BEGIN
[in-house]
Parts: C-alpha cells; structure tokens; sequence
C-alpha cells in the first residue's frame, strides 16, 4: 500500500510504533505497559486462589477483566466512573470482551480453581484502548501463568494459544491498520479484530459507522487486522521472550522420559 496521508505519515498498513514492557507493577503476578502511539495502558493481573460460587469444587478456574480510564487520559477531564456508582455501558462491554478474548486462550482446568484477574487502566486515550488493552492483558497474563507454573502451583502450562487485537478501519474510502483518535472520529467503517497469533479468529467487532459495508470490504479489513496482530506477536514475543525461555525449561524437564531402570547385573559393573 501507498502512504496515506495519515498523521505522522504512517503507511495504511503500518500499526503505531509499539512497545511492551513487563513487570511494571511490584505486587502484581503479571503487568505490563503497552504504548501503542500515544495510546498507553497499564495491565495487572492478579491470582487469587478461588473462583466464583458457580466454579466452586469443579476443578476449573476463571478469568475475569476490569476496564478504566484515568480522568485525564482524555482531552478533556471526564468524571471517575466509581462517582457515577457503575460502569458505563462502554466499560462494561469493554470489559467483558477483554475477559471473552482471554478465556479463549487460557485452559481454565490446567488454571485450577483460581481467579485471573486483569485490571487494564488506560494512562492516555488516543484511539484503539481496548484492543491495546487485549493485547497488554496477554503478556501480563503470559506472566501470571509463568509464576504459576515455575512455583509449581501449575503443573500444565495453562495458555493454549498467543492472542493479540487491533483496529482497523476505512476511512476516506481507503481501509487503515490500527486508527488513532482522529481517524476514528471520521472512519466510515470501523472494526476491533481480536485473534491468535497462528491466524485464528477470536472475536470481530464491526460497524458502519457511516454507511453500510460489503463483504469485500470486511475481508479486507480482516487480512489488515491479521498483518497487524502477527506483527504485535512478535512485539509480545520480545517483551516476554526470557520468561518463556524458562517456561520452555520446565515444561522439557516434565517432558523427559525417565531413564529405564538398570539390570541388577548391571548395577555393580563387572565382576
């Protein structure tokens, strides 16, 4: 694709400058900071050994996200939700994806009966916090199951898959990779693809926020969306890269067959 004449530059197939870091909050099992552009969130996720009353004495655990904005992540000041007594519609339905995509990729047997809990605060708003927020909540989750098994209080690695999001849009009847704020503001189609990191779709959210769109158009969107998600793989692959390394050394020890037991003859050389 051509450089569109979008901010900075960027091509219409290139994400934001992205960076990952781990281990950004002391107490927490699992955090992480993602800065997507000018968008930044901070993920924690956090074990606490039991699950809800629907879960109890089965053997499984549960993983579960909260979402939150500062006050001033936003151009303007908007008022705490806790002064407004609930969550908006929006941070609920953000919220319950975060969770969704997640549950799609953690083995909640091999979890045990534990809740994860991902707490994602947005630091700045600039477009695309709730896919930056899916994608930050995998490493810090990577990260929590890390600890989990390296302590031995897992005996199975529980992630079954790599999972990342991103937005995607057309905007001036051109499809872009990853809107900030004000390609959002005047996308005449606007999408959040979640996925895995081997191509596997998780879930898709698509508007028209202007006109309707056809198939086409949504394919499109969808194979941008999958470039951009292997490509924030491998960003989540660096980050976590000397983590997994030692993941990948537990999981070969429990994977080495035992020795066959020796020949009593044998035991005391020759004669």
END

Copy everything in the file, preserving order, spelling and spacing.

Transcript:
[in-house]
Parts: C-alpha cells; structure tokens; sequence
C-alpha cells in the first residue's frame, strides 16, 4: 500500500510504533505497559486462589477483566466512573470482551480453581484502548501463568494459544491498520479484530459507522487486522521472550522420559 496521508505519515498498513514492557507493577503476578502511539495502558493481573460460587469444587478456574480510564487520559477531564456508582455501558462491554478474548486462550482446568484477574487502566486515550488493552492483558497474563507454573502451583502450562487485537478501519474510502483518535472520529467503517497469533479468529467487532459495508470490504479489513496482530506477536514475543525461555525449561524437564531402570547385573559393573 501507498502512504496515506495519515498523521505522522504512517503507511495504511503500518500499526503505531509499539512497545511492551513487563513487570511494571511490584505486587502484581503479571503487568505490563503497552504504548501503542500515544495510546498507553497499564495491565495487572492478579491470582487469587478461588473462583466464583458457580466454579466452586469443579476443578476449573476463571478469568475475569476490569476496564478504566484515568480522568485525564482524555482531552478533556471526564468524571471517575466509581462517582457515577457503575460502569458505563462502554466499560462494561469493554470489559467483558477483554475477559471473552482471554478465556479463549487460557485452559481454565490446567488454571485450577483460581481467579485471573486483569485490571487494564488506560494512562492516555488516543484511539484503539481496548484492543491495546487485549493485547497488554496477554503478556501480563503470559506472566501470571509463568509464576504459576515455575512455583509449581501449575503443573500444565495453562495458555493454549498467543492472542493479540487491533483496529482497523476505512476511512476516506481507503481501509487503515490500527486508527488513532482522529481517524476514528471520521472512519466510515470501523472494526476491533481480536485473534491468535497462528491466524485464528477470536472475536470481530464491526460497524458502519457511516454507511453500510460489503463483504469485500470486511475481508479486507480482516487480512489488515491479521498483518497487524502477527506483527504485535512478535512485539509480545520480545517483551516476554526470557520468561518463556524458562517456561520452555520446565515444561522439557516434565517432558523427559525417565531413564529405564538398570539390570541388577548391571548395577555393580563387572565382576
């Protein structure tokens, strides 16, 4: 694709400058900071050994996200939700994806009966916090199951898959990779693809926020969306890269067959 004449530059197939870091909050099992552009969130996720009353004495655990904005992540000041007594519609339905995509990729047997809990605060708003927020909540989750098994209080690695999001849009009847704020503001189609990191779709959210769109158009969107998600793989692959390394050394020890037991003859050389 051509450089569109979008901010900075960027091509219409290139994400934001992205960076990952781990281990950004002391107490927490699992955090992480993602800065997507000018968008930044901070993920924690956090074990606490039991699950809800629907879960109890089965053997499984549960993983579960909260979402939150500062006050001033936003151009303007908007008022705490806790002064407004609930969550908006929006941070609920953000919220319950975060969770969704997640549950799609953690083995909640091999979890045990534990809740994860991902707490994602947005630091700045600039477009695309709730896919930056899916994608930050995998490493810090990577990260929590890390600890989990390296302590031995897992005996199975529980992630079954790599999972990342991103937005995607057309905007001036051109499809872009990853809107900030004000390609959002005047996308005449606007999408959040979640996925895995081997191509596997998780879930898709698509508007028209202007006109309707056809198939086409949504394919499109969808194979941008999958470039951009292997490509924030491998960003989540660096980050976590000397983590997994030692993941990948537990999981070969429990994977080495035992020795066959020796020949009593044998035991005391020759004669």